Leonard Shelby is an interesting knife-edge case. In one sense, Leonard is the exact opposite of what existentialism stands for. Leonard, who has suffered severe short term memory loss after a hard blow to the head as he tried to stop a burglar from brutally raping and murdering his wife, has come to totally define himself by his mission to take vengeance on the man responsible for this hideous crime. Of course this sort of "essentialism", where an individual denies one's own freedom to define who he or she is and insists they are compelled to follow a certain path, is what Sartre coined as "living in Bad Faith". What makes Leonard's case such an interesting example though is it seems to test the boundaries of existentialism. Leonard is incapable of creating new memories, essentially robbing him of the ability to change his perception of himself, an ability that is vital to the understanding of freedom from the existentialist's point of view. However, even in this extreme case, we see how prevalent freedom of choice really is. In the film's final scene, Leonard has a moment of clarity where the truth of his life is fully revealed to him. At this juncture, Leonard has a choice to either help himself remember the truth, or go down the road of self-deception. Leonard ultimately chooses the path of self-deception, rationalising the decision with the line, "We all need mirrors to remind ourselves who we are." Despite the fact that Leonard has forever sentenced himself to a world of reflective illusion, he can never get away from the fact that at that moment, he had a choice to make, and it is this decision that qualifies Leonard Shelby as an existential warrior.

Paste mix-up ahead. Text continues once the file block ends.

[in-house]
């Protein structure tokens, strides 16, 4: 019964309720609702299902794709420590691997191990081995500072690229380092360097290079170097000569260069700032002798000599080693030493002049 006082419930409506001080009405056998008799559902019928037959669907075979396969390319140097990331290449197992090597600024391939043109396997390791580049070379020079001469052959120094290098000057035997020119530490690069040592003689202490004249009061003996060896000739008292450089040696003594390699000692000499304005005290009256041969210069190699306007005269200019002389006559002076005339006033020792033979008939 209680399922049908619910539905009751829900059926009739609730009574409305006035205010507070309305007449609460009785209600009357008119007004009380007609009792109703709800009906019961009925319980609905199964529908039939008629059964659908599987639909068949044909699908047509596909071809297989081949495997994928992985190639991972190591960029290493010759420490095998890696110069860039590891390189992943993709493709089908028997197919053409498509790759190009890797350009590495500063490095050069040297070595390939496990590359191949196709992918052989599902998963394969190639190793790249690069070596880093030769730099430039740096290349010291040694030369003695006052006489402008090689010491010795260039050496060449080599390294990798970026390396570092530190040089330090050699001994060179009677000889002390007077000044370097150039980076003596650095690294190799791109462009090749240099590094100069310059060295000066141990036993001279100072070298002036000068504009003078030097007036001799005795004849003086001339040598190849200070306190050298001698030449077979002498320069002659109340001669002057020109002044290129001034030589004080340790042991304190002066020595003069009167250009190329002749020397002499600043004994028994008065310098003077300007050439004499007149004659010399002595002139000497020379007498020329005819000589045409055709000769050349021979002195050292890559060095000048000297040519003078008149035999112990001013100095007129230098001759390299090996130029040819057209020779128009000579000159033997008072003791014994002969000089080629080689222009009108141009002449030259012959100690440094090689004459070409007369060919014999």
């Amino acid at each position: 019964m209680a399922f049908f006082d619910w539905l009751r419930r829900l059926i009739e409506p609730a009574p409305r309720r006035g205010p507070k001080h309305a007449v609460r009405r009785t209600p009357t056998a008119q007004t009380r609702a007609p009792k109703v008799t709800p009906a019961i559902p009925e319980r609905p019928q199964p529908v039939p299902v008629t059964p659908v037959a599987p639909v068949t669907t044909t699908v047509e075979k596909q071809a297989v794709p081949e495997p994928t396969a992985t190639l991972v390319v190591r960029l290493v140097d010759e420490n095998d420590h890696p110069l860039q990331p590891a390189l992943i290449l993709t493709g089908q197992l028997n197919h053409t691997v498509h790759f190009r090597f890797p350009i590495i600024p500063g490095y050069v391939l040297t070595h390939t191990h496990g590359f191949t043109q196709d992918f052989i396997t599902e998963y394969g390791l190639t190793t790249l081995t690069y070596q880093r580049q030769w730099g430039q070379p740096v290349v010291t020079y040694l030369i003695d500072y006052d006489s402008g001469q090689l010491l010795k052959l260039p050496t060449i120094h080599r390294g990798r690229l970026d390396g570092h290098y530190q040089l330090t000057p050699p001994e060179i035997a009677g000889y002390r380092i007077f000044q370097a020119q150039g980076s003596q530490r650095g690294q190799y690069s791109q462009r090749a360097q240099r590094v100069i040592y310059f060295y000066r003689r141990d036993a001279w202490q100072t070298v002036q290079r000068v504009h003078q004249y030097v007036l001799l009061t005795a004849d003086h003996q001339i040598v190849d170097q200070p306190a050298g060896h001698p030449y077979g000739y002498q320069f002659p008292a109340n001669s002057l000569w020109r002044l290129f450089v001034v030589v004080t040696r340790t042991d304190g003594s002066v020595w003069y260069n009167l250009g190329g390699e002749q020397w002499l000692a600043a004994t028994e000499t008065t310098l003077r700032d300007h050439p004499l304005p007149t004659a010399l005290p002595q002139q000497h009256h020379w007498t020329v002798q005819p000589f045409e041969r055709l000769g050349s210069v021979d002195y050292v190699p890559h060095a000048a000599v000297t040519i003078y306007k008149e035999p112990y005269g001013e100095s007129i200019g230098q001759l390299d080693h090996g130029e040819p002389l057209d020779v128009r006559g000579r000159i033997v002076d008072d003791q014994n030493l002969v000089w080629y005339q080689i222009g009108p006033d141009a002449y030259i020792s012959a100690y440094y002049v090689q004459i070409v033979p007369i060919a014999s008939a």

A film fanatic at a very young age, starting with the Teenage Mutant Ninja Turtle movies and gradually moving up to more sophisticated fare, at around the age of ten he became inexplicably obsessed with all things Oscar. With the incredibly trivial power of being able to chronologically name every Best Picture winner from memory, his lifelong goal is to see every Oscar nominated film, in every major category, in the history of the Academy Awards.